In the December 19th edition of The Chronicle of Higher Education there was a Critical Mass column (annoyingly, full text is not online, you have to be a subscriber, but thanks Rowan for sending me the text of the article) on "cultural theorist Slavoj Žižek" which brought together a number of quotes from critics and bloggers "about the nature of Žižek's intellectual project".
The bloggers were responding to an article by Adam Kirsch in The New Republic:
The cover of its December 3 issue pronounces Žižek The Most Despicable Philosopher in the West. The inside essay is equally scathing. In what is ostensibly a review of two recent books by Žižek — Violence: Six Sideways Reflections and In Defense of Lost Causes — Adam Kirsch, a senior editor at the magazine, accuses Žižek of, among other things, being a fascist and flirting with anti-Semitism.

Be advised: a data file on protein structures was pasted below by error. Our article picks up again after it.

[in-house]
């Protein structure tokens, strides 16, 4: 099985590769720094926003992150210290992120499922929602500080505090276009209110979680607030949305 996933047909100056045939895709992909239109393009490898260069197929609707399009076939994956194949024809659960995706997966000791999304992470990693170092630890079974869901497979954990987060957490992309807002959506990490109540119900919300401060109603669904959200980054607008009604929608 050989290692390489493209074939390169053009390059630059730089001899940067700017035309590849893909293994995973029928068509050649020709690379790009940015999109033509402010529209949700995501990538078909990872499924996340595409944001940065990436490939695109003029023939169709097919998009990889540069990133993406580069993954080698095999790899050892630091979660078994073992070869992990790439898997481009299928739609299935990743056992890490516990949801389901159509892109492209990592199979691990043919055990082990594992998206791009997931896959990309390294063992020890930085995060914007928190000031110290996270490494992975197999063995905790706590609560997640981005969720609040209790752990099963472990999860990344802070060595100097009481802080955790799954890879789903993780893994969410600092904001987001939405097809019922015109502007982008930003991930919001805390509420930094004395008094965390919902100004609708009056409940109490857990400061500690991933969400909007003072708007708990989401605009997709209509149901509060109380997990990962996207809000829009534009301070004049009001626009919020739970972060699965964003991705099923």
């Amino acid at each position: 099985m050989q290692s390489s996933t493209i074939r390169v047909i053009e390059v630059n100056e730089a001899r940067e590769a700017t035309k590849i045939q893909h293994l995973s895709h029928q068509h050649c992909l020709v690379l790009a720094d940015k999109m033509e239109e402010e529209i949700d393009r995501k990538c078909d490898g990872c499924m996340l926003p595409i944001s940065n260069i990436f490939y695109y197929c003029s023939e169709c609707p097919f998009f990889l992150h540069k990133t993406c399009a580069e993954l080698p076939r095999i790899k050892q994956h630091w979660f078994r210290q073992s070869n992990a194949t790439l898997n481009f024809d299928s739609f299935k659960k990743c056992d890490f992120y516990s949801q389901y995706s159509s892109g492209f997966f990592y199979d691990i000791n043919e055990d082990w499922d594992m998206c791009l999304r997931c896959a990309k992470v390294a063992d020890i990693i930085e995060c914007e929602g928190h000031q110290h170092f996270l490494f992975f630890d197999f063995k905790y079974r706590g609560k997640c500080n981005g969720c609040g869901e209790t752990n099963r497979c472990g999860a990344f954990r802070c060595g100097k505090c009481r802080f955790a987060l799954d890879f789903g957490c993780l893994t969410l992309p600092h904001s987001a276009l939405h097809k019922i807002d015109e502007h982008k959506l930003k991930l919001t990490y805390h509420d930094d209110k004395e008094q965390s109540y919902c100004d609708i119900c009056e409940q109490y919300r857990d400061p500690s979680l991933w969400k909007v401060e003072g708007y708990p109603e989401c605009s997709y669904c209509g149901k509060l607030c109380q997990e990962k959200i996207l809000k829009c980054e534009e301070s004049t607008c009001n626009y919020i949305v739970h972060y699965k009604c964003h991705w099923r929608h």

There is a name for the politics that glorifies risk, decision, and will; that yearns for the hero, the master, and the leader; that prefers death and the infinite to democracy and the pragmatic; that finds the only true freedom in the terror of violence. Its name is not communism. Its name is fascism, and in his most recent work Žižek has inarguably revealed himself as some sort of fascist...
My favourite response to Kirsch is this from Mark Scroggins (I'll respond myself later in the week):
An astonishing farrago of out-of-context quotations, superficial misreadings, and ad hominem attacks. Kirsch makes David Lehman on Paul de Man seem subtle.